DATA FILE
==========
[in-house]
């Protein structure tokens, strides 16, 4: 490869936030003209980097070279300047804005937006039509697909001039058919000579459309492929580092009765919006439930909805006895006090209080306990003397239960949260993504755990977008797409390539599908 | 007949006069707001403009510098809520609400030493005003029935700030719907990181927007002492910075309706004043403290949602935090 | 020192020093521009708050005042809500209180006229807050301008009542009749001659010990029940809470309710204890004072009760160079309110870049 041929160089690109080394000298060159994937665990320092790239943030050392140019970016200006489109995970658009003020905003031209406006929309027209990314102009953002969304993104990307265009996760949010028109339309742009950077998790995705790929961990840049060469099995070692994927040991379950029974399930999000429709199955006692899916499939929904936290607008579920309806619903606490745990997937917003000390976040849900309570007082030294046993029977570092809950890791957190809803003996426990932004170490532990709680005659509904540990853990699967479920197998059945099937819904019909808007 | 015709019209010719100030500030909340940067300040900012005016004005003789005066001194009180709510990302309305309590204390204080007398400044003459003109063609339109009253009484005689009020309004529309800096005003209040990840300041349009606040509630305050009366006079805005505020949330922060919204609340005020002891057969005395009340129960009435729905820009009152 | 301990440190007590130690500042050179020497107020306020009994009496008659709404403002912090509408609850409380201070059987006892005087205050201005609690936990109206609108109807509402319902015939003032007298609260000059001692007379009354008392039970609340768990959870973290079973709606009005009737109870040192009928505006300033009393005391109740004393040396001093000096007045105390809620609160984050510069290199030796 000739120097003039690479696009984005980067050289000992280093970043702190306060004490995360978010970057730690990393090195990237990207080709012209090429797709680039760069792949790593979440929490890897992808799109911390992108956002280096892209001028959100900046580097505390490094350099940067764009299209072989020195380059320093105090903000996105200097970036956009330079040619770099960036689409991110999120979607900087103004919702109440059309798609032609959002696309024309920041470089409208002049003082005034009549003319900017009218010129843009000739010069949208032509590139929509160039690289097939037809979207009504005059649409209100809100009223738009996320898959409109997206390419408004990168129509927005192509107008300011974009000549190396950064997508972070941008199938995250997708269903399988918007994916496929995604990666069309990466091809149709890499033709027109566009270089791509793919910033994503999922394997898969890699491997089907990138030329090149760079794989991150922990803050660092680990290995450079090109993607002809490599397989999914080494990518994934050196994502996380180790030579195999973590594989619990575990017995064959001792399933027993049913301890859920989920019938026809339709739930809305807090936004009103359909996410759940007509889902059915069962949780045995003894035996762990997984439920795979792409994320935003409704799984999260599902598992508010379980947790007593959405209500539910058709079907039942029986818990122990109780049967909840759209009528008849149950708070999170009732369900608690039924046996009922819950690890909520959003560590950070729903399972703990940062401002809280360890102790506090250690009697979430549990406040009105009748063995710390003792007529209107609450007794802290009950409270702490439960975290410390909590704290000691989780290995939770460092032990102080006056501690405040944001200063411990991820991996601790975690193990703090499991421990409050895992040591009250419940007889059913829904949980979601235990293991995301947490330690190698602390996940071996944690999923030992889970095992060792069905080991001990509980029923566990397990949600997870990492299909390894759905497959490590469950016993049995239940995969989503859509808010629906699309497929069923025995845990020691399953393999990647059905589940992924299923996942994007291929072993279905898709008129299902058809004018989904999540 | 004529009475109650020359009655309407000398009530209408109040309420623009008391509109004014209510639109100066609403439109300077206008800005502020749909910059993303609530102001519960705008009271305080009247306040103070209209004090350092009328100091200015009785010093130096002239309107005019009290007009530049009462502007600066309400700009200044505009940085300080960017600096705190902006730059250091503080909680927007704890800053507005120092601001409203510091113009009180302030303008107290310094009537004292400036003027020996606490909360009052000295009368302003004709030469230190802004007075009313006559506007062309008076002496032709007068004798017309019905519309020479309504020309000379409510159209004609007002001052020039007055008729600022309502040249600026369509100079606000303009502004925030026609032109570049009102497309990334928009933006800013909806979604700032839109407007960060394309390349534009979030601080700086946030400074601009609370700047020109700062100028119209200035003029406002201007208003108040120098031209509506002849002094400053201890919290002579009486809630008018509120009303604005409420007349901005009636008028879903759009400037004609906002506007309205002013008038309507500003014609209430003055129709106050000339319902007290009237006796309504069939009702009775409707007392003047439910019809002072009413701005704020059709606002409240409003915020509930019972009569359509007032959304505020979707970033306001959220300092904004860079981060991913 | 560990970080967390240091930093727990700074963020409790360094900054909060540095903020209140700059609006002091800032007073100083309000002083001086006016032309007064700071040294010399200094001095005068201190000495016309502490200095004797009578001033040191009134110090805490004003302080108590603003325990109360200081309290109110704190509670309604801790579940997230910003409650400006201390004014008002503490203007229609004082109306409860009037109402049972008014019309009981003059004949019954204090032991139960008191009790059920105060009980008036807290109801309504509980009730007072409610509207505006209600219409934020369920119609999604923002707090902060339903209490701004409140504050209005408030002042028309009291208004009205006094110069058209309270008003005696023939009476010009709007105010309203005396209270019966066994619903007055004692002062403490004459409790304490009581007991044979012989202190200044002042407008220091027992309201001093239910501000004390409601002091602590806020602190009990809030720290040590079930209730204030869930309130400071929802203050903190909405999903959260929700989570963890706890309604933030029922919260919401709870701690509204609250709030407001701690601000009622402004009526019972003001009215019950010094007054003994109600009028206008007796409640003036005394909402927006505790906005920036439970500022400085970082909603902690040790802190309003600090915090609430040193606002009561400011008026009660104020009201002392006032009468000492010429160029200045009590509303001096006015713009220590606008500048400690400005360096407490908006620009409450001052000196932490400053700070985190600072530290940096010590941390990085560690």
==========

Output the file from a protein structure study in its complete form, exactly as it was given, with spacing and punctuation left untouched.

[in-house]
């Protein structure tokens, strides 16, 4: 490869936030003209980097070279300047804005937006039509697909001039058919000579459309492929580092009765919006439930909805006895006090209080306990003397239960949260993504755990977008797409390539599908 | 007949006069707001403009510098809520609400030493005003029935700030719907990181927007002492910075309706004043403290949602935090 | 020192020093521009708050005042809500209180006229807050301008009542009749001659010990029940809470309710204890004072009760160079309110870049 041929160089690109080394000298060159994937665990320092790239943030050392140019970016200006489109995970658009003020905003031209406006929309027209990314102009953002969304993104990307265009996760949010028109339309742009950077998790995705790929961990840049060469099995070692994927040991379950029974399930999000429709199955006692899916499939929904936290607008579920309806619903606490745990997937917003000390976040849900309570007082030294046993029977570092809950890791957190809803003996426990932004170490532990709680005659509904540990853990699967479920197998059945099937819904019909808007 | 015709019209010719100030500030909340940067300040900012005016004005003789005066001194009180709510990302309305309590204390204080007398400044003459003109063609339109009253009484005689009020309004529309800096005003209040990840300041349009606040509630305050009366006079805005505020949330922060919204609340005020002891057969005395009340129960009435729905820009009152 | 301990440190007590130690500042050179020497107020306020009994009496008659709404403002912090509408609850409380201070059987006892005087205050201005609690936990109206609108109807509402319902015939003032007298609260000059001692007379009354008392039970609340768990959870973290079973709606009005009737109870040192009928505006300033009393005391109740004393040396001093000096007045105390809620609160984050510069290199030796 000739120097003039690479696009984005980067050289000992280093970043702190306060004490995360978010970057730690990393090195990237990207080709012209090429797709680039760069792949790593979440929490890897992808799109911390992108956002280096892209001028959100900046580097505390490094350099940067764009299209072989020195380059320093105090903000996105200097970036956009330079040619770099960036689409991110999120979607900087103004919702109440059309798609032609959002696309024309920041470089409208002049003082005034009549003319900017009218010129843009000739010069949208032509590139929509160039690289097939037809979207009504005059649409209100809100009223738009996320898959409109997206390419408004990168129509927005192509107008300011974009000549190396950064997508972070941008199938995250997708269903399988918007994916496929995604990666069309990466091809149709890499033709027109566009270089791509793919910033994503999922394997898969890699491997089907990138030329090149760079794989991150922990803050660092680990290995450079090109993607002809490599397989999914080494990518994934050196994502996380180790030579195999973590594989619990575990017995064959001792399933027993049913301890859920989920019938026809339709739930809305807090936004009103359909996410759940007509889902059915069962949780045995003894035996762990997984439920795979792409994320935003409704799984999260599902598992508010379980947790007593959405209500539910058709079907039942029986818990122990109780049967909840759209009528008849149950708070999170009732369900608690039924046996009922819950690890909520959003560590950070729903399972703990940062401002809280360890102790506090250690009697979430549990406040009105009748063995710390003792007529209107609450007794802290009950409270702490439960975290410390909590704290000691989780290995939770460092032990102080006056501690405040944001200063411990991820991996601790975690193990703090499991421990409050895992040591009250419940007889059913829904949980979601235990293991995301947490330690190698602390996940071996944690999923030992889970095992060792069905080991001990509980029923566990397990949600997870990492299909390894759905497959490590469950016993049995239940995969989503859509808010629906699309497929069923025995845990020691399953393999990647059905589940992924299923996942994007291929072993279905898709008129299902058809004018989904999540 | 004529009475109650020359009655309407000398009530209408109040309420623009008391509109004014209510639109100066609403439109300077206008800005502020749909910059993303609530102001519960705008009271305080009247306040103070209209004090350092009328100091200015009785010093130096002239309107005019009290007009530049009462502007600066309400700009200044505009940085300080960017600096705190902006730059250091503080909680927007704890800053507005120092601001409203510091113009009180302030303008107290310094009537004292400036003027020996606490909360009052000295009368302003004709030469230190802004007075009313006559506007062309008076002496032709007068004798017309019905519309020479309504020309000379409510159209004609007002001052020039007055008729600022309502040249600026369509100079606000303009502004925030026609032109570049009102497309990334928009933006800013909806979604700032839109407007960060394309390349534009979030601080700086946030400074601009609370700047020109700062100028119209200035003029406002201007208003108040120098031209509506002849002094400053201890919290002579009486809630008018509120009303604005409420007349901005009636008028879903759009400037004609906002506007309205002013008038309507500003014609209430003055129709106050000339319902007290009237006796309504069939009702009775409707007392003047439910019809002072009413701005704020059709606002409240409003915020509930019972009569359509007032959304505020979707970033306001959220300092904004860079981060991913 | 560990970080967390240091930093727990700074963020409790360094900054909060540095903020209140700059609006002091800032007073100083309000002083001086006016032309007064700071040294010399200094001095005068201190000495016309502490200095004797009578001033040191009134110090805490004003302080108590603003325990109360200081309290109110704190509670309604801790579940997230910003409650400006201390004014008002503490203007229609004082109306409860009037109402049972008014019309009981003059004949019954204090032991139960008191009790059920105060009980008036807290109801309504509980009730007072409610509207505006209600219409934020369920119609999604923002707090902060339903209490701004409140504050209005408030002042028309009291208004009205006094110069058209309270008003005696023939009476010009709007105010309203005396209270019966066994619903007055004692002062403490004459409790304490009581007991044979012989202190200044002042407008220091027992309201001093239910501000004390409601002091602590806020602190009990809030720290040590079930209730204030869930309130400071929802203050903190909405999903959260929700989570963890706890309604933030029922919260919401709870701690509204609250709030407001701690601000009622402004009526019972003001009215019950010094007054003994109600009028206008007796409640003036005394909402927006505790906005920036439970500022400085970082909603902690040790802190309003600090915090609430040193606002009561400011008026009660104020009201002392006032009468000492010429160029200045009590509303001096006015713009220590606008500048400690400005360096407490908006620009409450001052000196932490400053700070985190600072530290940096010590941390990085560690």